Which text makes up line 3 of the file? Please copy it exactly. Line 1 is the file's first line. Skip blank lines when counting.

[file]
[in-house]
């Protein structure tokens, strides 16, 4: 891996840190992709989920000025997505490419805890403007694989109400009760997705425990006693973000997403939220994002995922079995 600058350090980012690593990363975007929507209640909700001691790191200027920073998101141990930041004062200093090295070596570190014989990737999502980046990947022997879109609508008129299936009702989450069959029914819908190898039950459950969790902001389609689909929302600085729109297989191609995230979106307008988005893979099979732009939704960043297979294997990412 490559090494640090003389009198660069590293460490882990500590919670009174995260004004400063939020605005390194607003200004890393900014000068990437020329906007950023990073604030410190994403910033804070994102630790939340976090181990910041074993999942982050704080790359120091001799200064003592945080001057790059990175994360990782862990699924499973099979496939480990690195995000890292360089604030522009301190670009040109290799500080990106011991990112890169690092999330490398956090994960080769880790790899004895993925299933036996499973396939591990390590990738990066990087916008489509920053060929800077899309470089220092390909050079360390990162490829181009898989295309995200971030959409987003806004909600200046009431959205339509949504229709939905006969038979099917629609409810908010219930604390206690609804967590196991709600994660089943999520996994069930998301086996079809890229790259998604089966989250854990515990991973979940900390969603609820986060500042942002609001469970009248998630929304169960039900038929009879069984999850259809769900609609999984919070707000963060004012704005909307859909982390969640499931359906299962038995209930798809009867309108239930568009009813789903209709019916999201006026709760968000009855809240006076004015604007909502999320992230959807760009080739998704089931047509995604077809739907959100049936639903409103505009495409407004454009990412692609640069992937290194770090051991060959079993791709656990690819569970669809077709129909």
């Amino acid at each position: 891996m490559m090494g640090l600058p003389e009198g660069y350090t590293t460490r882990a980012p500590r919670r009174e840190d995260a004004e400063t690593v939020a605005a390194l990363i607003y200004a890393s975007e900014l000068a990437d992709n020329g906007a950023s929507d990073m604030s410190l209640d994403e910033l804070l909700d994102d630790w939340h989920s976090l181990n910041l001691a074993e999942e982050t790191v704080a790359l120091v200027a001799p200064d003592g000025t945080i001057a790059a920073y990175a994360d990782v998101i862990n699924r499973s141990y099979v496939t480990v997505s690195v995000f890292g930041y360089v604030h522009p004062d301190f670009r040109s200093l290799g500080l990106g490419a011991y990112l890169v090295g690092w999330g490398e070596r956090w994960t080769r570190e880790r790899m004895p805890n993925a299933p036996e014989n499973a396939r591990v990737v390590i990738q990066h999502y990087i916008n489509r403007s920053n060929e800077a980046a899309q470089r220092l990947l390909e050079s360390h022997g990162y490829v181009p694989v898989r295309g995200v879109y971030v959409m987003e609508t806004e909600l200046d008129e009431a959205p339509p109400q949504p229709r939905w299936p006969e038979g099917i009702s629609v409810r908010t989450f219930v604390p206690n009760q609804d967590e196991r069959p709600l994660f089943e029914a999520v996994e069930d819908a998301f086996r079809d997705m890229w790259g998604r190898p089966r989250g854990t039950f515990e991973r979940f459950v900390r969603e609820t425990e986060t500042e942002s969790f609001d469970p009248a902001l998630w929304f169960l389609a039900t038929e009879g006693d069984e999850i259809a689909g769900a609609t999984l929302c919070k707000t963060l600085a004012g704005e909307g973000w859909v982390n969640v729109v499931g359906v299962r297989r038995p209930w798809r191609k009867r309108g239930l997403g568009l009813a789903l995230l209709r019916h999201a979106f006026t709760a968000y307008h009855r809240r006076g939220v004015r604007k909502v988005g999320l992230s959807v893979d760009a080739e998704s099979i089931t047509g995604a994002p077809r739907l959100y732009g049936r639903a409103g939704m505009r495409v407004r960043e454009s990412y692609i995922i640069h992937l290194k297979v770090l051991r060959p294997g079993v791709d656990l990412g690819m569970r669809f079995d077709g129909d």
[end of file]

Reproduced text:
């Amino acid at each position: 891996m490559m090494g640090l600058p003389e009198g660069y350090t590293t460490r882990a980012p500590r919670r009174e840190d995260a004004e400063t690593v939020a605005a390194l990363i607003y200004a890393s975007e900014l000068a990437d992709n020329g906007a950023s929507d990073m604030s410190l209640d994403e910033l804070l909700d994102d630790w939340h989920s976090l181990n910041l001691a074993e999942e982050t790191v704080a790359l120091v200027a001799p200064d003592g000025t945080i001057a790059a920073y990175a994360d990782v998101i862990n699924r499973s141990y099979v496939t480990v997505s690195v995000f890292g930041y360089v604030h522009p004062d301190f670009r040109s200093l290799g500080l990106g490419a011991y990112l890169v090295g690092w999330g490398e070596r956090w994960t080769r570190e880790r790899m004895p805890n993925a299933p036996e014989n499973a396939r591990v990737v390590i990738q990066h999502y990087i916008n489509r403007s920053n060929e800077a980046a899309q470089r220092l990947l390909e050079s360390h022997g990162y490829v181009p694989v898989r295309g995200v879109y971030v959409m987003e609508t806004e909600l200046d008129e009431a959205p339509p109400q949504p229709r939905w299936p006969e038979g099917i009702s629609v409810r908010t989450f219930v604390p206690n009760q609804d967590e196991r069959p709600l994660f089943e029914a999520v996994e069930d819908a998301f086996r079809d997705m890229w790259g998604r190898p089966r989250g854990t039950f515990e991973r979940f459950v900390r969603e609820t425990e986060t500042e942002s969790f609001d469970p009248a902001l998630w929304f169960l389609a039900t038929e009879g006693d069984e999850i259809a689909g769900a609609t999984l929302c919070k707000t963060l600085a004012g704005e909307g973000w859909v982390n969640v729109v499931g359906v299962r297989r038995p209930w798809r191609k009867r309108g239930l997403g568009l009813a789903l995230l209709r019916h999201a979106f006026t709760a968000y307008h009855r809240r006076g939220v004015r604007k909502v988005g999320l992230s959807v893979d760009a080739e998704s099979i089931t047509g995604a994002p077809r739907l959100y732009g049936r639903a409103g939704m505009r495409v407004r960043e454009s990412y692609i995922i640069h992937l290194k297979v770090l051991r060959p294997g079993v791709d656990l990412g690819m569970r669809f079995d077709g129909d």